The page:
Gov. Inslee announces nearly $5 million in federal matching grants to help public-private partnerships through the Washington Clean Energy Fund
Five projects around Washington state have been awarded $4.98 million from the state’s Clean Energy Fund, helping them to secure federal funding from the U.S. Department of Energy (USDOE) for their groundbreaking work to advance the development of clean energy technologies.
“The eyes of the industry are on the work we are doing here in Washington state. These technologies hold the promise of ensuring a healthy environment and a vibrant economy with good-paying jobs for Washingtonians. We must continue to invest in our clean energy future,” Gov. Jay Inslee said.
Inslee made the announcement today in remarks at the “Waste to Worth” 2015 Conference in Seattle where he noted that research at Washington State University to capture more economic benefits from manure digesters is one of the projects. The WSU project will provide dairy farmers new technology that can turn digesters into bio-refineries capable of producing other products for sale that could pay for capital and operating costs of the systems and generate additional revenue.
A $500,000 state Clean Energy Fund grant qualifies WSU to compete for $500,000 in federal USDA funds, and sets the stage for a second proposal to U.S. Department of Agriculture and USDOE for $1 million, with a $1 million match from the national dairy industry, to assess and advance this model on a national scale.
The Clean Energy Fund, administered by the State Energy Office at the Department of Commerce, supports projects that develop, demonstrate, and deploy clean energy technologies with potential to save energy and reduce energy costs, reduce carbon pollution and increase Washington’s energy independence. In addition to the $500,000 for WSU, the other federal matching grants announced today are:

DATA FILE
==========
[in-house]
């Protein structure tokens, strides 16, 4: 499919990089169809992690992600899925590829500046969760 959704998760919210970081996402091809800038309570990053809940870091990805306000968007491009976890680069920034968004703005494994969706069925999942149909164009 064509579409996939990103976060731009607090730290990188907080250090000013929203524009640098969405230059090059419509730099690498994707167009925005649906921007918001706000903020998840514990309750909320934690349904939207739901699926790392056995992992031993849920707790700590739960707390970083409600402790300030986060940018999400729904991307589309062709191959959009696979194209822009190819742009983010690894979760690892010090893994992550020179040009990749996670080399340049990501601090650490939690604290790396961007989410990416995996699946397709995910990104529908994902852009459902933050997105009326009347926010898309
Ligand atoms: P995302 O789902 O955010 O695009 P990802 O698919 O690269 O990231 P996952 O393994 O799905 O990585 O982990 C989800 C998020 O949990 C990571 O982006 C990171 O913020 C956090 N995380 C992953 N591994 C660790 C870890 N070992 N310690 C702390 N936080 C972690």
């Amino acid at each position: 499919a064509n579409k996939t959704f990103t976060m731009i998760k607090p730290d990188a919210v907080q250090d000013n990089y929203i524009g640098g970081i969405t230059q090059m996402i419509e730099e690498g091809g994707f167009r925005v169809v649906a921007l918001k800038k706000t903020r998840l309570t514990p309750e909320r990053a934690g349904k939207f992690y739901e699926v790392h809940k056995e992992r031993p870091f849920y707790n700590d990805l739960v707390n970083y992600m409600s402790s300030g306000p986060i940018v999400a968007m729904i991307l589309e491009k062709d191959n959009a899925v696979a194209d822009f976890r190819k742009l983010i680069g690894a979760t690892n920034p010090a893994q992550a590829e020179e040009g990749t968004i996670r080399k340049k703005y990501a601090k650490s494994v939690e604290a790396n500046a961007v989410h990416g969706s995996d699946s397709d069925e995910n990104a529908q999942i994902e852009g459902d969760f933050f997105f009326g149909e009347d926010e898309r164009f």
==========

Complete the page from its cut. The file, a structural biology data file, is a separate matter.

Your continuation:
- $2.25 million to Pacific Northwest National Lab (PNNL) to support use of new demand-response or “transactive” energy systems for PNNL, UW and WSU campus buildings. Software and automation allow utilities to adapt more easily and much faster to changing flows on the network, resulting in more efficient operations, better reliability and reduced waste.
- $1 million to Snohomish PUD, Bonneville Power Administration and UW for “energy positioning” which allows electric utilities with battery storage systems to more easily use renewable power sources like wind and solar as well as realize other benefits such as increased reliability and operating cost savings.
- $518,000 to the Northwest National Marine Renewable Energy Center for development of smaller hydropower turbines in streams to generate electricity in sensitive ecological environments.
- $712,000 to the Carbon Recycling Technology Center in Port Angeles which seeks to recycle carbon fiber scrap from original manufacturing into reusable, lower-cost composite materials for making new products.
Previous Clean Energy Fund federal matching grants were awarded to Pacific Northwest National Labs (PNNL) for business case analysis and other work related to three Smart Grid energy storage projects underway since July 2014 with electric utilities Snohomish PUD, Puget Sound Energy and Avista Corp.
Established in 2013, Washington’s $40 million Clean Energy Fund hopes to leverage $200 million in matching funds from industry partners over the next 10 years. Inslee has requested $60 million for the Clean Energy Fund in his 2015-17 budget: $15 million to expand the energy revolving loan fund, $10 million to provide credit enhancements for advanced solar and renewable energy manufacturing, $20 million for grants to utilities for additional integration of energy storage technologies, and $15 million for grants to match federal funds or other non-state sources used to support R&D on clean energy technologies.